Writing in the journal of Food Chemistry, the scientists from the Unit of Metals and Health at Karolinska Institutet in Stockholm, Sweden, where the research was carried out, said: “Alarmingly, these complementary foods may also introduce high amounts of toxic elements such as arsenic, cadmium, lead and uranium, mainly from their raw materials.

“These elements have to be kept at an absolute minimum in food products intended for infant consumption.

“In infant foods, the high concentrations of arsenic in the rice-based foods are of particular concern.”

Experts now believe there are no safe limits for arsenic and manufacturers should be making more efforts to remove it from their food.

Professor Andrew Meharg, a biogeochemist at Aberdeen University who has studied the presence of arsenic in rice, said the latest research highlighted the urgent need for new restrictions on arsenic and other toxic elements in food.

He said: “For an adult with an average consumption of rice every day, it makes little difference, but for young babies who are the most vulnerable receptors we should be doing everything we can to reduce that risk. You don’t want DNA damage during infant development.

“There are ways to decrease the toxic load in food. It is only recently that we have started using rice in baby foods and formulas. You can reduce the arsenic in infant foods very rapidly by sourcing the rice from different parts of the world. You can reduce it by four or five fold by carefully selecting the right rice.”

The researchers tested nine different brands of baby food, which were intended to be fed to children from the age of four months old, and nine baby milk formulas.

They found that when compared to breast milk, the baby foods had elevated levels of toxic contaminants measured in micrograms – a millionth of a gram, or 35 billionths of an ounce.

The daily safe intake limit for arsenic was set by the World Health Organisation as two micrograms for every kilogram of body weight, but this was suspended earlier this year amid growing evidence that arsenic can cause cancer even at low levels.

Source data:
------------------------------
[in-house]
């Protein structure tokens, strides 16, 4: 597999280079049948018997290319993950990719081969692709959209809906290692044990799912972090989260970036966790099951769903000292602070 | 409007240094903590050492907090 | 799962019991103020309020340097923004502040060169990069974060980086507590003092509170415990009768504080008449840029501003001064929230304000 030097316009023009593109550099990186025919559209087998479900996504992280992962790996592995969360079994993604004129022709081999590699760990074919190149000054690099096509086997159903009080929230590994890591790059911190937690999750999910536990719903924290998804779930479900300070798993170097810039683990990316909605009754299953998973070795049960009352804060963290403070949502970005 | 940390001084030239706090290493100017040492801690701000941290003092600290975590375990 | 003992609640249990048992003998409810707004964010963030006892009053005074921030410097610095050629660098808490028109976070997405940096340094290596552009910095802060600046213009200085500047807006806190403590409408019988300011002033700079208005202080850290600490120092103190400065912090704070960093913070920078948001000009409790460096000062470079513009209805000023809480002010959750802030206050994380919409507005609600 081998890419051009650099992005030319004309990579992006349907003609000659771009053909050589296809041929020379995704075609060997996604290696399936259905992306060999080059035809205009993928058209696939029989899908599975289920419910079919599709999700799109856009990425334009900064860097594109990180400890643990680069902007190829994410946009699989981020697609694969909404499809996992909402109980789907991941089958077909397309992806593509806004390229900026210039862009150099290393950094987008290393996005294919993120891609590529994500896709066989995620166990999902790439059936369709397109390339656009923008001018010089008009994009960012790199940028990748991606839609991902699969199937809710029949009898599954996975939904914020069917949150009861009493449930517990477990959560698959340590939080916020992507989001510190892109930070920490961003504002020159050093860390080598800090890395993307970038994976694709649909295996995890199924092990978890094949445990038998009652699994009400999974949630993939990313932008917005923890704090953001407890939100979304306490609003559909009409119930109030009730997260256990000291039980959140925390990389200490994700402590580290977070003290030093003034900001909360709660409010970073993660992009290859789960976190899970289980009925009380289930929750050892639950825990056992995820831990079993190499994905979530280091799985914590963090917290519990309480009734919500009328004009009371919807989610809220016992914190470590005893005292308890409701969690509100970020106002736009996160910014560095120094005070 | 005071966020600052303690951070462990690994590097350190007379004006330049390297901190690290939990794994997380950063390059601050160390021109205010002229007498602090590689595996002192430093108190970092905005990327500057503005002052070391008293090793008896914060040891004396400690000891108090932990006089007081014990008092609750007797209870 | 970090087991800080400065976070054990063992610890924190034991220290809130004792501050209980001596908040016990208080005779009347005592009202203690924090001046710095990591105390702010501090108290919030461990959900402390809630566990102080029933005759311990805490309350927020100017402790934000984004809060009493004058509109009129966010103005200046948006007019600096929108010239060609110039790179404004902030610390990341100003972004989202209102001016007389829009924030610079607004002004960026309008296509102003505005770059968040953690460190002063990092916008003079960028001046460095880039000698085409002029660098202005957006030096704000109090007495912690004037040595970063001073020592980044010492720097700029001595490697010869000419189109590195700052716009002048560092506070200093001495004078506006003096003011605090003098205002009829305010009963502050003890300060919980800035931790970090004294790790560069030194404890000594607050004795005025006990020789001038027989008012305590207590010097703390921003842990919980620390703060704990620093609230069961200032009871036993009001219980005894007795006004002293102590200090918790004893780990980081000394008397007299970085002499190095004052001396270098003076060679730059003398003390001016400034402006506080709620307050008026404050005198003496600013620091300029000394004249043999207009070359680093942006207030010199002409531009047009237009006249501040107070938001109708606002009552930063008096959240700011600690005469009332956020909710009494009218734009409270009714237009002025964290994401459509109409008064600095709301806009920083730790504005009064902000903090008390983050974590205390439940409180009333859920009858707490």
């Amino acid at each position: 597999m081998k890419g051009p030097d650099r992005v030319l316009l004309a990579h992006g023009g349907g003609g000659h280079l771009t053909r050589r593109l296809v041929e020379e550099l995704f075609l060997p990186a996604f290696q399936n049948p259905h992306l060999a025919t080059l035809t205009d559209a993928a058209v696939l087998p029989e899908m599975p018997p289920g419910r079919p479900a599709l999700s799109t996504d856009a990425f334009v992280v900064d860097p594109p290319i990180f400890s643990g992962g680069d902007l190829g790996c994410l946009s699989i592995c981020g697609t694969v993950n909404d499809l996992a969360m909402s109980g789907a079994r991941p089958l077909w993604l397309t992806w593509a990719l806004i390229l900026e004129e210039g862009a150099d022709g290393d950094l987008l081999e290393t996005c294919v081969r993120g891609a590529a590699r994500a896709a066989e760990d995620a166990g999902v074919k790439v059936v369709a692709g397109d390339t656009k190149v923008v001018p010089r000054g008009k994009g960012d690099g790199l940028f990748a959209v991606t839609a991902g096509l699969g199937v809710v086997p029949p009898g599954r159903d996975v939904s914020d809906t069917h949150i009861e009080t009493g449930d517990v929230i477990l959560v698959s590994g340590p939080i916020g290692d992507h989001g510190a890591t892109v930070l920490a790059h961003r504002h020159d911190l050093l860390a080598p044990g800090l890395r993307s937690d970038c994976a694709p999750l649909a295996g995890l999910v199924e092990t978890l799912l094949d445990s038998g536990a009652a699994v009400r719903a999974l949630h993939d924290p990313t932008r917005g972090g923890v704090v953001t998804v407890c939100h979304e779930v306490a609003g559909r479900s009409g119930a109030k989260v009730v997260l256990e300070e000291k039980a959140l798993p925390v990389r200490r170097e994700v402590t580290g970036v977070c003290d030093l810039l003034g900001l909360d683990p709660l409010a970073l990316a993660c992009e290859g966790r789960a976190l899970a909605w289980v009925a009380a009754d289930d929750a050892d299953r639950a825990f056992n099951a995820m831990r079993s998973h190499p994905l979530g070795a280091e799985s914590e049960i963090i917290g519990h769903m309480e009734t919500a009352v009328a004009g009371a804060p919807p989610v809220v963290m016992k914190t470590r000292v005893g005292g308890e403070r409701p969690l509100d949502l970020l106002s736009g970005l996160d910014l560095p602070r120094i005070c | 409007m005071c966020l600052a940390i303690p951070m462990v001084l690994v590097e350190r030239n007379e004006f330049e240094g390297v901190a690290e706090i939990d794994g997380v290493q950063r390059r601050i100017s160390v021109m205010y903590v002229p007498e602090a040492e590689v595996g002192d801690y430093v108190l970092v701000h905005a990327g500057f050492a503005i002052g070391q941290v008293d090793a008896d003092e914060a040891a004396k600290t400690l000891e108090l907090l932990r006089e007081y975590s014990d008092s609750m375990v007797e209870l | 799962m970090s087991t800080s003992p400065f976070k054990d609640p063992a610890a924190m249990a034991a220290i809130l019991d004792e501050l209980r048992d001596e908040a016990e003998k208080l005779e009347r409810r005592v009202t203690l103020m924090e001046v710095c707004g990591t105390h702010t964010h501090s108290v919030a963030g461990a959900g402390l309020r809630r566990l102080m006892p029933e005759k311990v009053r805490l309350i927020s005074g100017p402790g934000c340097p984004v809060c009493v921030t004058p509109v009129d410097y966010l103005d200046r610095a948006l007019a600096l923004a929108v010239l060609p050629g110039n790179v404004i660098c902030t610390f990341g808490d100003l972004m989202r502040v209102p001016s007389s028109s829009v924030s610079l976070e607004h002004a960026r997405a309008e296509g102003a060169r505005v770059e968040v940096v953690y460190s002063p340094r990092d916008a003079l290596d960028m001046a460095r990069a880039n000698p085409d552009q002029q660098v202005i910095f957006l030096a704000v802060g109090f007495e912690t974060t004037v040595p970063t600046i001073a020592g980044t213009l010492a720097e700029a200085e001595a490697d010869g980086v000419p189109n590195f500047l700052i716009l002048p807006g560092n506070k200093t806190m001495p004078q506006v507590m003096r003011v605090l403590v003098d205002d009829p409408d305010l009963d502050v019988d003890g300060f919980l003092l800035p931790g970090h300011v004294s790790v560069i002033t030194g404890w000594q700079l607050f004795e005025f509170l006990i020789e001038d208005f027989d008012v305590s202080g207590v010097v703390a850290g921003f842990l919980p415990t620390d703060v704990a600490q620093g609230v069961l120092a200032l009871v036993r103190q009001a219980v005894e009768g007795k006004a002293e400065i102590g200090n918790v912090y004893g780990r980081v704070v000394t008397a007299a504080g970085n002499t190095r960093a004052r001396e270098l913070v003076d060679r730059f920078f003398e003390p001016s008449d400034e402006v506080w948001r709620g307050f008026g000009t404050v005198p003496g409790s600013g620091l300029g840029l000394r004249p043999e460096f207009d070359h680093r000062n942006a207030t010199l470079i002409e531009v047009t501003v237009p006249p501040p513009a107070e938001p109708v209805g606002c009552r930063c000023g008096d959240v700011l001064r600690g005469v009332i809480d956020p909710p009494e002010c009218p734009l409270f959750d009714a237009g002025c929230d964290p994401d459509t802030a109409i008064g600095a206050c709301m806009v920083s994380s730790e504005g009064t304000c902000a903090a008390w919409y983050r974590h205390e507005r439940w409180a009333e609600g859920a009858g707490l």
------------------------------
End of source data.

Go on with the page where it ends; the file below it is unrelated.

The limits for lead have also been suspended while those for cadmium are one microgram for every kilogram of body weight.

Arsenic and the other heavy metals found in the study are often found in food as they are absorbed from the soil by plants such as rice, wheat and oats.

Among the baby foods found to contain elevated levels of arsenic, cadmium and lead in the tests by the researchers was Organix First Organic Whole Grain Baby Rice, which they found contained two micrograms of arsenic per portion, along with 0.03 micrograms of cadmium and 0.09 micrograms of lead. This product is sold by Boots in the UK.

HiPP Organic Peach and Banana Breakfast porridge, which is sold by supermarkets in the UK including Tesco, contained 1.7 micrograms of arsenic, 0.13 micrograms of cadmium and 0.33 micrograms of lead.

Holle Organic Rice Porridge, which is sold by specialist retailers, was found to contain 7.3 micrograms of arsenic per portion – the highest found in the study – along with 0.38 micrograms of cadmium and 0.26 micrograms of lead.

The Swedish National Food Administration is now conducting its own review of toxic elements and metals in baby food and food for older children as a result of the research. The results will be reported to the European Food Safety Authority and the European Commission, which is responsible for setting food safety limits.

The Sunday Telegraph contacted each of the major manufacturers of leading brands of baby food sold in the UK but most refused to reveal the levels of toxic contaminants found in their products. Heinz, Cow & Gate, Nestle, and HiPP all insisted their foods contained levels that were within safety limits.

Dr Karin Ljung, who led the Swedish research, said: “The producers will say they are not above any guideline values and it is true – they are following all the rules.

“The trouble is that the guidelines are not based on infant exposure. As we are getting more information coming out, it is may be time to reconsider what these safety limits are.”

She added that breast feeding until babies were six months old appeared to be the best way to keep infants’ exposure to these toxic contaminants as low as possible as they seemed to be filtered out by the mothers’ body.

There are currently no EU-wide regulations for arsenic levels in food after the European Food Safety Authority ruled that previous safety limits were inadequate.

Jackie Schneider, from the Children’s Food Campaign, said: “We expect full transparency from baby food manufacturers and are disappointed that they are choosing to not share the relevant data.

“Parents aren’t stupid and they deserve to be given the facts so they can make an informed choice”